Thanks for taking interest in my post and reading up to the end. I hope you will find this useful and that it helps you in your future coding projects!

Posted on by:

urielbitton profile

Uriel Bitton


Hi i'm an avid web and app developer in search for creativity and always going after new ideas. Developer of Reactor JS


markdown guide

Great article ...

All in all if you want pure DOM manipulation (not using React or Vue or whatever) then still nothing beats the jQuery API for elegance and conciseness.

Makes me wonder if there isn't something like a "jQuery lite" which wraps the Vanilla API and provides a small subset of the most useful/popular jQuery functions, but with a minimal bundle size (the full jQuery library is still surprisingly large) ... you've written part of it already.


Don’t forget that web servers will compress files before transferring to client (usually gzipped), which practically means that the size of a text file will be around 1/3 - 1/4 or even less than its original size.


Well yes that's always the case when server gzip is enabled, regardless the type of resource (JS, CSS) or whether you use jQuery or another library, but having a smaller bundle size is beneficial anyway. I was just a little bit surprised when looking at the bundle size of jQuery and realizing that it isn't really much smaller than more full-featured libs like React or Vue.



Youre right a jquery lite could be a good idea.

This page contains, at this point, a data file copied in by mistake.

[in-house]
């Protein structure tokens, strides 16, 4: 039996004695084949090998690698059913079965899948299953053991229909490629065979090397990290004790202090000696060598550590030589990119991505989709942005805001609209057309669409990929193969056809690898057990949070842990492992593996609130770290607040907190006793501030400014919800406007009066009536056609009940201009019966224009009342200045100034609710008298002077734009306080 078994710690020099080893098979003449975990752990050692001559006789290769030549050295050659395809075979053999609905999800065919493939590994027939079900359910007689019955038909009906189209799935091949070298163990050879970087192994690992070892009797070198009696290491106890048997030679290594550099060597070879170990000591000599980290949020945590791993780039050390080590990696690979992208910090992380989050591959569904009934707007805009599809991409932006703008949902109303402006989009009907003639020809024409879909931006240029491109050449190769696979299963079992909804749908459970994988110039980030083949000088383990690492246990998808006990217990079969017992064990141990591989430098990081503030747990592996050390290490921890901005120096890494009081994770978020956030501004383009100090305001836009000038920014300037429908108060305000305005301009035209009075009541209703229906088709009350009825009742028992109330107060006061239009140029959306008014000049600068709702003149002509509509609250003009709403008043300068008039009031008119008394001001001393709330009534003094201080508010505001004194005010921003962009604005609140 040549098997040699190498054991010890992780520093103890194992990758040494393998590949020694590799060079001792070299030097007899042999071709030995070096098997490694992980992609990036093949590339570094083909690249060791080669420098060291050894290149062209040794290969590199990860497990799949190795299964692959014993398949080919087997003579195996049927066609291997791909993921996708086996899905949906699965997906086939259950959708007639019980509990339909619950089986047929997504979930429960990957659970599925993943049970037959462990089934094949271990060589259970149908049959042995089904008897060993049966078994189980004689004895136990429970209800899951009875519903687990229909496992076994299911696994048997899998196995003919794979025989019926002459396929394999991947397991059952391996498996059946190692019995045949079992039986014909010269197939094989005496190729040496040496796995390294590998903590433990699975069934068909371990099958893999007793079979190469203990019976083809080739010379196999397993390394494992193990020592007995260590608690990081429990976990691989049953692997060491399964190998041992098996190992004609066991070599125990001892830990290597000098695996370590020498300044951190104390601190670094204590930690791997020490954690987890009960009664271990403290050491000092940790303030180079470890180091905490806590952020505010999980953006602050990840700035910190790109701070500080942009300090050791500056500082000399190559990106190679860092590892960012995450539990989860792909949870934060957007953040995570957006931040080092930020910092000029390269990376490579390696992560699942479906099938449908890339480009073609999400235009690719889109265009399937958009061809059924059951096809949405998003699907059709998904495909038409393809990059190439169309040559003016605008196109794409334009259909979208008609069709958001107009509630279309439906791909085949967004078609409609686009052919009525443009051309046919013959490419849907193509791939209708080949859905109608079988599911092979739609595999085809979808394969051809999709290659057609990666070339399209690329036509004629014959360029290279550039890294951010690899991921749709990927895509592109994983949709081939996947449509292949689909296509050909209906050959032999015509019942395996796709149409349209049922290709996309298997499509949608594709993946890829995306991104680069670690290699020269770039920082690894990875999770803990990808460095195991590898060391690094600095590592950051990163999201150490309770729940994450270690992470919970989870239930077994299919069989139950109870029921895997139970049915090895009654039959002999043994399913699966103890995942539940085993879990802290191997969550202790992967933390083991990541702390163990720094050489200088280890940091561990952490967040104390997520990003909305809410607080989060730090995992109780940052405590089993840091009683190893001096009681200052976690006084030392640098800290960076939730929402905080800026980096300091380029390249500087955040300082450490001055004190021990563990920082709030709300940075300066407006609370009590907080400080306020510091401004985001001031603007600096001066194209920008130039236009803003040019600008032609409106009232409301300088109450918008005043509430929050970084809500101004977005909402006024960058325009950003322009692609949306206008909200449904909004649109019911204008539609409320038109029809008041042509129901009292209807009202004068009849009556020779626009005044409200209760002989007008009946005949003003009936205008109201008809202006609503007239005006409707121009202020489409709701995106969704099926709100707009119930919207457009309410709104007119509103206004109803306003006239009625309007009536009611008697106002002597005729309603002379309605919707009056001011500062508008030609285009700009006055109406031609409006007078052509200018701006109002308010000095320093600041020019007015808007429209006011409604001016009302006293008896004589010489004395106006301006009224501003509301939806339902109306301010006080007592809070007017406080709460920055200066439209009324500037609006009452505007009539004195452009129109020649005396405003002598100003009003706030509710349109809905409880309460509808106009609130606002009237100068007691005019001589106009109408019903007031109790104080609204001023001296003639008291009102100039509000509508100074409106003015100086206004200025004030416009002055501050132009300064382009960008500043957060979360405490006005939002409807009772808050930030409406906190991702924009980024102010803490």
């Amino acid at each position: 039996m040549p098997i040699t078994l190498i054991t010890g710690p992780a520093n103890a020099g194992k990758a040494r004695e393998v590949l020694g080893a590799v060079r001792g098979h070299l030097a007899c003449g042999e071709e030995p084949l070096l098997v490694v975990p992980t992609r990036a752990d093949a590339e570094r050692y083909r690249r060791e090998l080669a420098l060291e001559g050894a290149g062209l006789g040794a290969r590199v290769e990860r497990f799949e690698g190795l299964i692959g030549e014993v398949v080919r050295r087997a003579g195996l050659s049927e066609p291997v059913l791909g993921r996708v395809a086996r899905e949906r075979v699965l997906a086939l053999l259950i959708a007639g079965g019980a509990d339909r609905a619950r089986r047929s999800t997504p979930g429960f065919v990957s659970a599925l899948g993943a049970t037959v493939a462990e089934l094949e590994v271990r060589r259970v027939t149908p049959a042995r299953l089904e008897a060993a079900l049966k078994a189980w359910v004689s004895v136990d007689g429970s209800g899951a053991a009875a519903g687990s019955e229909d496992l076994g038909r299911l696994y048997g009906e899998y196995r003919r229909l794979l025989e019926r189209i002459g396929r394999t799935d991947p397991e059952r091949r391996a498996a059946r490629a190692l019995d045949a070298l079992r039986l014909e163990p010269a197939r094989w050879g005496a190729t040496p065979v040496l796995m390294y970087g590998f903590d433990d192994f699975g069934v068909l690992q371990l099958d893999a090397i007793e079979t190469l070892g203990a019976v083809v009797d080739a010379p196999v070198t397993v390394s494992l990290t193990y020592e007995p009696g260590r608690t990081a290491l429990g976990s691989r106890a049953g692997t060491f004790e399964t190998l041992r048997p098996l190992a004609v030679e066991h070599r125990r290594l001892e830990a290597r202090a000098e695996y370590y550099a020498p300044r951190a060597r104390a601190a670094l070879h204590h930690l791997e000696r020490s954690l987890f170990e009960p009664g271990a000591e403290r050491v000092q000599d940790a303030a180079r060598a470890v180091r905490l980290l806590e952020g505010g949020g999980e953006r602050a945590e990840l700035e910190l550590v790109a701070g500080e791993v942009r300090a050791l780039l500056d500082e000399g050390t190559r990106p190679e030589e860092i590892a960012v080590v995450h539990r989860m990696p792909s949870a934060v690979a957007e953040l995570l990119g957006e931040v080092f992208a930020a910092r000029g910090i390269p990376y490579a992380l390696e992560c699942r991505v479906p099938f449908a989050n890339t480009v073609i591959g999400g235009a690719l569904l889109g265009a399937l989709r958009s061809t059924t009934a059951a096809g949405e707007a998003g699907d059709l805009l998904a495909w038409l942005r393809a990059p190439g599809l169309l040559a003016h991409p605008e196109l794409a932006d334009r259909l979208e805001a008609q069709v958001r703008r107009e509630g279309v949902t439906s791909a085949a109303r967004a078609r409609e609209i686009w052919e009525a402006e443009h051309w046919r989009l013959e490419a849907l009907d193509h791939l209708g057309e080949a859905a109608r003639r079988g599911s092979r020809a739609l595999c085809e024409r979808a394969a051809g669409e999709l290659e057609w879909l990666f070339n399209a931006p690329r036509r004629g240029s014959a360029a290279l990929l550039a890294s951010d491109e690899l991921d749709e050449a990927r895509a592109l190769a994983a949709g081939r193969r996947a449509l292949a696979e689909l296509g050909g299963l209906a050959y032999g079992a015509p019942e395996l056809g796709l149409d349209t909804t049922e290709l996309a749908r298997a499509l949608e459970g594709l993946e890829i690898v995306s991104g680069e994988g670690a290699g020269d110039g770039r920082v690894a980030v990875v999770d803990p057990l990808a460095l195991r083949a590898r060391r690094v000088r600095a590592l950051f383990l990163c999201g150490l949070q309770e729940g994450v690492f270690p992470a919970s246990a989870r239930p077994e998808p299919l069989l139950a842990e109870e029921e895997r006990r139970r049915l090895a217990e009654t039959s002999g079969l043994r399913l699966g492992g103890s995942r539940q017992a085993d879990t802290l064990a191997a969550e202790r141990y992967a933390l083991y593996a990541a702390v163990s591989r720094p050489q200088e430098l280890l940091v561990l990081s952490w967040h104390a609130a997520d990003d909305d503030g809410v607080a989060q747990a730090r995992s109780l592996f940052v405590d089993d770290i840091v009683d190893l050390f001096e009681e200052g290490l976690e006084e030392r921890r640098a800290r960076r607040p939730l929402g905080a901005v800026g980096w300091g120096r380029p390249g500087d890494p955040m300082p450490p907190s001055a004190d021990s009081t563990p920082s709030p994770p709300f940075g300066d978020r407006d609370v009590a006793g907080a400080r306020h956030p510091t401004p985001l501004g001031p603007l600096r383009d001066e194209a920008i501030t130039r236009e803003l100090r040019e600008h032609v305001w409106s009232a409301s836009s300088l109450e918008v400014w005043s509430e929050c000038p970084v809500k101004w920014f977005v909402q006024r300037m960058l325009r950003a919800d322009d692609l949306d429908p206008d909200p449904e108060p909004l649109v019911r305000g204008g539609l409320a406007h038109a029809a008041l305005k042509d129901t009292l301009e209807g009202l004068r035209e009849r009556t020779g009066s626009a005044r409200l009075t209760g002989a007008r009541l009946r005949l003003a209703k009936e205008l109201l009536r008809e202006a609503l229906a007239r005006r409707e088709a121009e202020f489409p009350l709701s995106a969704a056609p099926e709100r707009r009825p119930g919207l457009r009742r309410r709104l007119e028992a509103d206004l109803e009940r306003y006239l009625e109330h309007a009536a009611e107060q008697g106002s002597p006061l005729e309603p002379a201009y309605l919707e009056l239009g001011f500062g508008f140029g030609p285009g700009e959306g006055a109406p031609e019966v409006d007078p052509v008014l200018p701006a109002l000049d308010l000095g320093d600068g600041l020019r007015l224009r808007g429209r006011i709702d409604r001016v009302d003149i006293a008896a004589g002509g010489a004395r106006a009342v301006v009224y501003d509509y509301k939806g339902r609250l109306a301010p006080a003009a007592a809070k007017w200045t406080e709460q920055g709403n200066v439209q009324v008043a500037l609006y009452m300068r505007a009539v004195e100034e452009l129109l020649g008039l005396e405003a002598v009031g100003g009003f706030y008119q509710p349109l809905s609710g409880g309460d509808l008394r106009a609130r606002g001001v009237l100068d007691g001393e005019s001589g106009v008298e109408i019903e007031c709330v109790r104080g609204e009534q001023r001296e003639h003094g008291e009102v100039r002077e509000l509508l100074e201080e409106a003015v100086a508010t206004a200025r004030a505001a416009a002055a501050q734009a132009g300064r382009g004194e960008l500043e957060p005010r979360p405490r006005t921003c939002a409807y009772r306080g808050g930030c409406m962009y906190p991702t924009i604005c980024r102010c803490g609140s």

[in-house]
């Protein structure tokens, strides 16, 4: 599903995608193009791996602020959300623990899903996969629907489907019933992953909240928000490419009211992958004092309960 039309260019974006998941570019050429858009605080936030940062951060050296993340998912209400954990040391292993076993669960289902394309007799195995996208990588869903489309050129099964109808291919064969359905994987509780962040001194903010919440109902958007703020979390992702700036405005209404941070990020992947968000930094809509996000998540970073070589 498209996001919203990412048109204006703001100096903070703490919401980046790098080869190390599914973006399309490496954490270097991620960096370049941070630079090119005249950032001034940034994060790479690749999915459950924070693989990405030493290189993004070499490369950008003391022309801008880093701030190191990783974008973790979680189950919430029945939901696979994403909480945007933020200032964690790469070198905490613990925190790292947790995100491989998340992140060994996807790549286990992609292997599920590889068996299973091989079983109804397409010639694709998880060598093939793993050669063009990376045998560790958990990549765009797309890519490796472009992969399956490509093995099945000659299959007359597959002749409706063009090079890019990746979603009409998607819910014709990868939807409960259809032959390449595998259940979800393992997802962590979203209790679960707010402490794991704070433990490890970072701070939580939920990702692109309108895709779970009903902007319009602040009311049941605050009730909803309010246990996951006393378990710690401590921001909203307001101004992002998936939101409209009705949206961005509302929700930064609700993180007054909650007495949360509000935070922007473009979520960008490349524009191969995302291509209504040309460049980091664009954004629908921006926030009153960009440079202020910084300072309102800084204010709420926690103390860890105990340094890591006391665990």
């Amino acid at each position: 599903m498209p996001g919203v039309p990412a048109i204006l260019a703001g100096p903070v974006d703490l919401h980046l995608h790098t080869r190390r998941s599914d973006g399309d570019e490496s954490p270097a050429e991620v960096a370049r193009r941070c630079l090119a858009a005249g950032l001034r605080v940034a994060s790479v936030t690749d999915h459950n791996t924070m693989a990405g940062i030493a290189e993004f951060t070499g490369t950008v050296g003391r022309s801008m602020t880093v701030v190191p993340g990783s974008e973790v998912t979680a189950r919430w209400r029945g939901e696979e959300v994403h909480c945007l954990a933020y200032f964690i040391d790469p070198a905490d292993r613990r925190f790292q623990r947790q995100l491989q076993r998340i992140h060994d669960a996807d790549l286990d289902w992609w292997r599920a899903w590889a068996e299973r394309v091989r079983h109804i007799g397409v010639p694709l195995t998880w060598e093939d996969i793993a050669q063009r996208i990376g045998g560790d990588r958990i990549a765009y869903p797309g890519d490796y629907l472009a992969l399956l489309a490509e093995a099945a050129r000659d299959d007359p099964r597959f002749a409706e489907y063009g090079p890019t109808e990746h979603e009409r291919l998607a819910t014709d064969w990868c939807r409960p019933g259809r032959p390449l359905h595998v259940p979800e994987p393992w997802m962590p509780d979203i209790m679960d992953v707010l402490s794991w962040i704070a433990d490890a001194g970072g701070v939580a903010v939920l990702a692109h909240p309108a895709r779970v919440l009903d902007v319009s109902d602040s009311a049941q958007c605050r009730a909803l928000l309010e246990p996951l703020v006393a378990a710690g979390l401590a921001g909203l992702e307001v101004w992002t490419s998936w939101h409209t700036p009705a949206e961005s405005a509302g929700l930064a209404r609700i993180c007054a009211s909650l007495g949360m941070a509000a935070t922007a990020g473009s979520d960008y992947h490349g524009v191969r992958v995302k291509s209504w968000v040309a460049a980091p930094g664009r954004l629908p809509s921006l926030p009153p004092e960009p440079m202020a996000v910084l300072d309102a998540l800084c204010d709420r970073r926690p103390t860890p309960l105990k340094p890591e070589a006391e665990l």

Something like that might even exist already, previously there was something called zepto.js ... it still "exists" but latest version is from 2016 (and nobody uses it anymore I think) ... then there's"jquery-lite" (github.com/deager/jquery-lite) which is 5 years old and very limited ... no those 2 aren't going to win the war.

"jQuery Slim" looks better, but still large ... then this one, "Cash":


I think that's what we would be looking for - almost all of the stuff you need and want from jQuery (including "parent()", "closest()", "append()", "on()", "off()", you name it), but the download is 3 to 4 times smaller.

Next question is, does it perform equally well as jQuery ... if it downloads quicker but execution is sluggish then you haven't gained anything.

interesting i'll have a look at these thanks.

But i'm anyways working on enhancing my vanilla js skills so im gonna try to get as good with JS as i am with jquery and i wont even think about the convenience jquery has in a few months :)